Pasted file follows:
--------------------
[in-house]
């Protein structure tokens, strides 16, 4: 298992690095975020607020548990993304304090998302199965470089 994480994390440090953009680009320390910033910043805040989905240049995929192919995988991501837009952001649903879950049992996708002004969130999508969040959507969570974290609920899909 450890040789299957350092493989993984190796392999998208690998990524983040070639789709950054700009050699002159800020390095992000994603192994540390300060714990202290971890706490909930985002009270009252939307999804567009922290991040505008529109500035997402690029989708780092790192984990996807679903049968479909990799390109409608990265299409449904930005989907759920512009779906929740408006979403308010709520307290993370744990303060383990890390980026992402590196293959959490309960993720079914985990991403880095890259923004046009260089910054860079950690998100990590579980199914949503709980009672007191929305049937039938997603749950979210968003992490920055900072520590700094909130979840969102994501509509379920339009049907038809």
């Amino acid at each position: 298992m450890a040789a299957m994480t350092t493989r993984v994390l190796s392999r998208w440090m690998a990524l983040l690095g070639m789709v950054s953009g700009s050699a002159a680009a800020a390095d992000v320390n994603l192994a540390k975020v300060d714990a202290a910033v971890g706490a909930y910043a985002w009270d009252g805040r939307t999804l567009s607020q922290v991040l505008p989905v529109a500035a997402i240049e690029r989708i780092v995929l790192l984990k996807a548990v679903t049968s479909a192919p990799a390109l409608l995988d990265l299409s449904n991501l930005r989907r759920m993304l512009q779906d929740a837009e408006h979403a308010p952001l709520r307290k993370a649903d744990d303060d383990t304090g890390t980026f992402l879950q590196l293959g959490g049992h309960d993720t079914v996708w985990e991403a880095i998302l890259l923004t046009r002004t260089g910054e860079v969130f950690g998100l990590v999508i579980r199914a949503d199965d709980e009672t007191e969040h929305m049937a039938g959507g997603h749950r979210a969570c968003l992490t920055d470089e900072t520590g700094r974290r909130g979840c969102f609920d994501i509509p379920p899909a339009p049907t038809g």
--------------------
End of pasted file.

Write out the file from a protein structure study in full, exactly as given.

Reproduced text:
[in-house]
């Protein structure tokens, strides 16, 4: 298992690095975020607020548990993304304090998302199965470089 994480994390440090953009680009320390910033910043805040989905240049995929192919995988991501837009952001649903879950049992996708002004969130999508969040959507969570974290609920899909 450890040789299957350092493989993984190796392999998208690998990524983040070639789709950054700009050699002159800020390095992000994603192994540390300060714990202290971890706490909930985002009270009252939307999804567009922290991040505008529109500035997402690029989708780092790192984990996807679903049968479909990799390109409608990265299409449904930005989907759920512009779906929740408006979403308010709520307290993370744990303060383990890390980026992402590196293959959490309960993720079914985990991403880095890259923004046009260089910054860079950690998100990590579980199914949503709980009672007191929305049937039938997603749950979210968003992490920055900072520590700094909130979840969102994501509509379920339009049907038809």
């Amino acid at each position: 298992m450890a040789a299957m994480t350092t493989r993984v994390l190796s392999r998208w440090m690998a990524l983040l690095g070639m789709v950054s953009g700009s050699a002159a680009a800020a390095d992000v320390n994603l192994a540390k975020v300060d714990a202290a910033v971890g706490a909930y910043a985002w009270d009252g805040r939307t999804l567009s607020q922290v991040l505008p989905v529109a500035a997402i240049e690029r989708i780092v995929l790192l984990k996807a548990v679903t049968s479909a192919p990799a390109l409608l995988d990265l299409s449904n991501l930005r989907r759920m993304l512009q779906d929740a837009e408006h979403a308010p952001l709520r307290k993370a649903d744990d303060d383990t304090g890390t980026f992402l879950q590196l293959g959490g049992h309960d993720t079914v996708w985990e991403a880095i998302l890259l923004t046009r002004t260089g910054e860079v969130f950690g998100l990590v999508i579980r199914a949503d199965d709980e009672t007191e969040h929305m049937a039938g959507g997603h749950r979210a969570c968003l992490t920055d470089e900072t520590g700094r974290r909130g979840c969102f609920d994501i509509p379920p899909a339009p049907t038809g």